Court removes Jim White as trustee, divides trust

Panoramic view of the Brite Ranch property in the 1920s. Photograph courtesy of The University of North Texas Libraries, The Portal to Texas History, Marfa Public Library.

MARFA — A district court judge has ordered the removal of Jim White as trustee of the Jane White Trust effective immediately, finding that he committed “intentional breaches of fiduciary duty.” The ruling, signed last week by Judge Rex Emerson and filed with the 394th Judicial District Court on Tuesday, further orders the division of the family trust among the four White siblings, and modifies the original trust to allow for the sale of the historic Brite Ranch land.

The final judgment marks the conclusion, at least within the trial court, of a protracted legal battle between the descendants of the storied Brite clan, early cattle ranchers whose presence in Presidio County dates back to 1885. The family played an instrumental role not only in the development of the region’s cattle industry, but also in the development of Marfa’s infrastructure and culture. At the center of that legacy lies the historic Brite Ranch, 61,548 acres that remain home to a herd of Highland Hereford cattle, the breed that defined the family’s early contributions to ranching.

That legacy now falls to the great-grandchildren of settler L.C. Brite — Jim, Mac, Beau and Hester White. The four siblings are beneficiaries of the Jane White Trust, the family trust created by — and named for — their mother. When Jane passed away in 2010, Jim became the trust’s sole trustee.

In 2018, Mac and Beau sued Jim for breach of fiduciary duty, alleging that he had acted in ways that benefited him and his family but not the other beneficiaries of the trust. They argued that Jim had failed to generate income for the trust beneficiaries — the intended purpose of their mother’s trust — by choosing to continue the cattle business and spending money on ranch improvements and equipment. They also accused him of “self-dealing” by employing himself as ranch manager and putting his wife and son on the payroll (actions that Jim’s attorney, Ted Lyon, countered are perfectly normal among ranching families).

In addition to monetary damages, the siblings sought a judicial overhaul of the trust itself — the removal of their brother as trustee, and the modification of the trust to allow for the sale of the ranchland. While the Jane White Trust, based upon the last will and testament of Jane’s grandmother Eddie, forbade the sale of the Brite Ranch, the plaintiffs had argued that their ancestor could not have foreseen the “impossible” nature of generating income with the ranch.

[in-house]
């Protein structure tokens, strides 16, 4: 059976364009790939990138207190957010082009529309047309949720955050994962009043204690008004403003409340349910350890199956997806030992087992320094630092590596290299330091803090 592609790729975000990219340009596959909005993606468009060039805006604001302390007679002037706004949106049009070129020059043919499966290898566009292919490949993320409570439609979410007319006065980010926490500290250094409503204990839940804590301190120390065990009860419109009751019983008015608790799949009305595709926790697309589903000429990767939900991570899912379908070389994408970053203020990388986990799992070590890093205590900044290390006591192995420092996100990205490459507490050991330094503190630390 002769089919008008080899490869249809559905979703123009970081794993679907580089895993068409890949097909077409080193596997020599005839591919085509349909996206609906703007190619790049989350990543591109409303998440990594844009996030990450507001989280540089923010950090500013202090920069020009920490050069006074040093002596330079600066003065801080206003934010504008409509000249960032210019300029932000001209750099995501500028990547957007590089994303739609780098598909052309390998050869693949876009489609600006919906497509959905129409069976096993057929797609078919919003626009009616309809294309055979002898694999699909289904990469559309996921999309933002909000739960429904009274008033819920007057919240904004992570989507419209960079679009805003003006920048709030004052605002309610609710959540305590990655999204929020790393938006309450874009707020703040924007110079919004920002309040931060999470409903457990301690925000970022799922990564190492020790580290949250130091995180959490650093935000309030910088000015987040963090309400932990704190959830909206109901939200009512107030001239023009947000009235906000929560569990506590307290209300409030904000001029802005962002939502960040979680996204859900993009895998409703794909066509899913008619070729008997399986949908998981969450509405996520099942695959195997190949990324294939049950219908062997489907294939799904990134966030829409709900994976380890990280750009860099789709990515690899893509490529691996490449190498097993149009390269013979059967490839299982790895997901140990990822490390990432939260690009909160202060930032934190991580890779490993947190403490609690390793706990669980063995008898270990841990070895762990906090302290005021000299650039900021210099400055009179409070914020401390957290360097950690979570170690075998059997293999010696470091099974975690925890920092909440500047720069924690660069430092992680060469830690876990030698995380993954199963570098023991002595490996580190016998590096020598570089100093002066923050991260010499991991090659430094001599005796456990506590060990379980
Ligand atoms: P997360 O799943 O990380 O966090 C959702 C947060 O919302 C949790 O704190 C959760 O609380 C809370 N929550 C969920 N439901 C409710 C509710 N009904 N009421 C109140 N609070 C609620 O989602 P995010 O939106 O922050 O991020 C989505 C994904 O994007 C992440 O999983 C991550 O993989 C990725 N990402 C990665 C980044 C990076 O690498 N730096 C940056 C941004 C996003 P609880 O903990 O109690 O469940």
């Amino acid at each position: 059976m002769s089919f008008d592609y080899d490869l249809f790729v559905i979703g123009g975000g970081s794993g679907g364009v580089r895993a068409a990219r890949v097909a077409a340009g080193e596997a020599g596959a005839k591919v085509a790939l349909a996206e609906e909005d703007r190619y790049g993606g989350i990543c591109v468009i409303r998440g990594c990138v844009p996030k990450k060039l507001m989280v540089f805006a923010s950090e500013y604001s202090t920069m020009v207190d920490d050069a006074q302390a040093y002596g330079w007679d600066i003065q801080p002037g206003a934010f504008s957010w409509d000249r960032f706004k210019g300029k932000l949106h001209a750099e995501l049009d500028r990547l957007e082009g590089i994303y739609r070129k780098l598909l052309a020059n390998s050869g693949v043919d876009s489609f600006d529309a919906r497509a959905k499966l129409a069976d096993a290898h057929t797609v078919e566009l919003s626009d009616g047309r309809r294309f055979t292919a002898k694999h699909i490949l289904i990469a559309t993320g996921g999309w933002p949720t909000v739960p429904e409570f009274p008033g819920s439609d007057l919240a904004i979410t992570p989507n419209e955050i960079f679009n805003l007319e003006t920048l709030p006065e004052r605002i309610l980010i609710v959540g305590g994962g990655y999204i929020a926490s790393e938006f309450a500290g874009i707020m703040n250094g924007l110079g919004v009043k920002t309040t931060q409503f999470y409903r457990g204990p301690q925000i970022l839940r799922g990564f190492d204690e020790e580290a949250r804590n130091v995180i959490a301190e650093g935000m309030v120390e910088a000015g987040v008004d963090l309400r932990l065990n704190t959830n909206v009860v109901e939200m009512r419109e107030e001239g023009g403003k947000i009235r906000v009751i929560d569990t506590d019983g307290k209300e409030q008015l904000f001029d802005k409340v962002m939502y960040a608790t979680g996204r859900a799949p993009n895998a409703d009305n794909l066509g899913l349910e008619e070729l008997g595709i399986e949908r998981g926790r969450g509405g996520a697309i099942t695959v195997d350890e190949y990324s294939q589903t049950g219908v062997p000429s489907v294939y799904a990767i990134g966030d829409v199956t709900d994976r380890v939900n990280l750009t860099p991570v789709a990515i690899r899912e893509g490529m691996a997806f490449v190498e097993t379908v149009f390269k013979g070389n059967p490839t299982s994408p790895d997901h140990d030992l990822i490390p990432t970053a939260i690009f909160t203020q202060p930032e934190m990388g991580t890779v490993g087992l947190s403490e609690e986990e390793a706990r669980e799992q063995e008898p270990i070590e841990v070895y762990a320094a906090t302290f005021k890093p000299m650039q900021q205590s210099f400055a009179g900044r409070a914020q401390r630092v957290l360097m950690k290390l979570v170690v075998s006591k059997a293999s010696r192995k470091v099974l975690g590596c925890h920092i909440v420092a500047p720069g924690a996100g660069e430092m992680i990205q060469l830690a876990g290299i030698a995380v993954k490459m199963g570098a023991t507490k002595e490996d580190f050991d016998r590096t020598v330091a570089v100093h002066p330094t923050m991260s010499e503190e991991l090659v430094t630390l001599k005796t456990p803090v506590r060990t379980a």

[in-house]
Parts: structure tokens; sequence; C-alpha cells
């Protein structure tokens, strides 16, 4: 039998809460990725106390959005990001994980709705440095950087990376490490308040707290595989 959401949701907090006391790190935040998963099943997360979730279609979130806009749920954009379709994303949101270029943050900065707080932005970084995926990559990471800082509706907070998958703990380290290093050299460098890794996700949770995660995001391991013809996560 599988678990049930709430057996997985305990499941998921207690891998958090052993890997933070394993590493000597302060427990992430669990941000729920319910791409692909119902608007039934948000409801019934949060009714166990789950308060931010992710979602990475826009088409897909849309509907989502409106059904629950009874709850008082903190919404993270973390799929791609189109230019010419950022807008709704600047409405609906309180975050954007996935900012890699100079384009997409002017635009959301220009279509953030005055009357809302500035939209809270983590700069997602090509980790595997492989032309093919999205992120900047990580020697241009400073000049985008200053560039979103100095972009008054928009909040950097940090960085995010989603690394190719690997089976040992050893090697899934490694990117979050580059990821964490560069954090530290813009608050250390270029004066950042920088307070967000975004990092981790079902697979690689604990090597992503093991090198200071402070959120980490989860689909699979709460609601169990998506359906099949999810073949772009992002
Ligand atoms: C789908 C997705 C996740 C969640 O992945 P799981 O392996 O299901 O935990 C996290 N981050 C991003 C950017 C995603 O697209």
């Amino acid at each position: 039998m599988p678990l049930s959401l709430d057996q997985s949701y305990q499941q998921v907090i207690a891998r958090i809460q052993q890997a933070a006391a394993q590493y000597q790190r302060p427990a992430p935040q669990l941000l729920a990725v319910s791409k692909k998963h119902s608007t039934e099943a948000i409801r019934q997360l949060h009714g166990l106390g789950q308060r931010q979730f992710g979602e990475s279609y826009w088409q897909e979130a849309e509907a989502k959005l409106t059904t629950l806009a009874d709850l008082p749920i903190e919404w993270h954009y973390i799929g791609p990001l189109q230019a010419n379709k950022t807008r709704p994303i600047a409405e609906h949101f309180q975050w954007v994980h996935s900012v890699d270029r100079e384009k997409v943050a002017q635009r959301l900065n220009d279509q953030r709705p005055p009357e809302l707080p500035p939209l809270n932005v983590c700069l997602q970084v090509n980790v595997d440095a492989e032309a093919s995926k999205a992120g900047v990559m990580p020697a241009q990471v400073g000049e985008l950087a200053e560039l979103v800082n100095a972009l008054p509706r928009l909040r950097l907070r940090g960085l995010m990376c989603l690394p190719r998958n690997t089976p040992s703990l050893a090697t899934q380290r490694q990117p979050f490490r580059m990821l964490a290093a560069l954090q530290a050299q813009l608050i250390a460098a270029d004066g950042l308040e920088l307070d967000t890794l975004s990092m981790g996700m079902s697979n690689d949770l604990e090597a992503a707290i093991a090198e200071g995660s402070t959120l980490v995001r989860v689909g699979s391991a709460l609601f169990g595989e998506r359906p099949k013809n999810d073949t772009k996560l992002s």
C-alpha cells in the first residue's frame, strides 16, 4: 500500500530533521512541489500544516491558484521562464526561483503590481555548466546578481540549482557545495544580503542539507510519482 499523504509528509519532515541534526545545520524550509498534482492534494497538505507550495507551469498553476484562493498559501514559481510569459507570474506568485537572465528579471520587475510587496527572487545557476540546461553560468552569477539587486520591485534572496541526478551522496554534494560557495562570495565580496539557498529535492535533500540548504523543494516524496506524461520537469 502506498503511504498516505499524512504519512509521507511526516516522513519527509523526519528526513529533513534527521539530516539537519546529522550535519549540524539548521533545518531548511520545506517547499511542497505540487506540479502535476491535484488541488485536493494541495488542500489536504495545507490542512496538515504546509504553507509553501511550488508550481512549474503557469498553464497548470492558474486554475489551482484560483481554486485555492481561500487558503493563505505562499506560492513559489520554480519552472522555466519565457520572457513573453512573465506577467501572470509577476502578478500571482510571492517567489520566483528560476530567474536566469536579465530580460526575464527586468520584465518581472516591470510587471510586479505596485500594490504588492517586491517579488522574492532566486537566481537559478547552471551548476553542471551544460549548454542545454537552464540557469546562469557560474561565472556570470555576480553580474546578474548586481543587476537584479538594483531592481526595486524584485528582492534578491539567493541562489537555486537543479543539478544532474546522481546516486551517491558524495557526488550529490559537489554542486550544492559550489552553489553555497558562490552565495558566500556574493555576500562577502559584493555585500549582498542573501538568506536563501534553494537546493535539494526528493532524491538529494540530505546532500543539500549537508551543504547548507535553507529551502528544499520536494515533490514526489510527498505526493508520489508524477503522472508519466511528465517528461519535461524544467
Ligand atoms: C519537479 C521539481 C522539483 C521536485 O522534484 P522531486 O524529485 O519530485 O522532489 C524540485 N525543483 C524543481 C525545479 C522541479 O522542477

The matter of inheritance, or who stands to benefit from the estate, was raised within the suit and at trial by both parties. Jim and Hester — who is not a party to the suit, except nominally — each have children who would benefit from the ranch. Mac and Beau have both adopted the same adult man as a son, who their attorneys say is legally a descendent.

In June, after a multi-part trial, a Presidio County jury issued a verdict largely favoring Beau and Mac, finding that Jim had intentionally breached his fiduciary duty. Jim’s legal team sought to have the verdict tossed, arguing it was riddled with inconsistencies and that Mac and Beau were seeking to destroy the legacy that Jim was attempting to preserve. The court’s final judgment, however, largely reaffirms the jury verdict.

The judgment orders that Jim pay $1 million to the Jane White Trust for loss of value to the estate, and $1.5 million apiece to both Mac and Beau in exemplary damages, plus roughly half a million apiece in fees. Jim will also pay $185,000 to the Brite Divinity School, a trust beneficiary and nominal party to the suit.

In addition to removing Jim as trustee, the court has ruled to divide the Jane White Trust into four separate trusts — one for each of the four siblings, each consisting of “equal undivided interests in all assets currently comprising the trust estate of the Jane White Trust.” Each sibling will be the sole trustee of his or her trust.

Finally, the court found that “good cause exists” to modify the Jane White Trust in order to allow for the sale of any assets within the trust, including interest in the Brite Ranch — per the ruling, as the trust existed to generate income for trust beneficiaries, modifying the trust would further its intended purpose. With the trust divided into four equal parts, each trustee will have the authority to sell their assets as they see fit.

“We thank the jurors and the court for their hard work on this very important case for our clients,” wrote attorneys for Mac and Beau — Steve Skarnulis, Frank Ikard and Deborah McClure — in a statement.

Jim’s attorney, Ted Lyon, pledged to appeal the judgment, which he said was flawed — the jury, while finding that the estate had depreciated in value, also found that the trust did not suffer any financial loss.

“There’s zero evidence to show that Jim White ever financially did anything wrong, and the evidence found by the jury was that the estate had not suffered any damages. So we think that their judgment is fatally wrong, and we’re extremely disappointed in it,” said Lyon. “We’re going to get it reversed in the court of appeals. That’s our intention.”

Lyon characterized the stakes of the case as reaching far beyond the White family or Presidio County — if the court of appeals rules that his client mismanaged the trust by hiring his own family to work the ranch, he argued, that could have implications for other ranching families.

“Everywhere in Texas, this is going to have an impact on people that have ranches that are in their family,” said Lyon. “It’s a frightening aspect of this case. That’s what the legacy of this case is, as it exists right now.”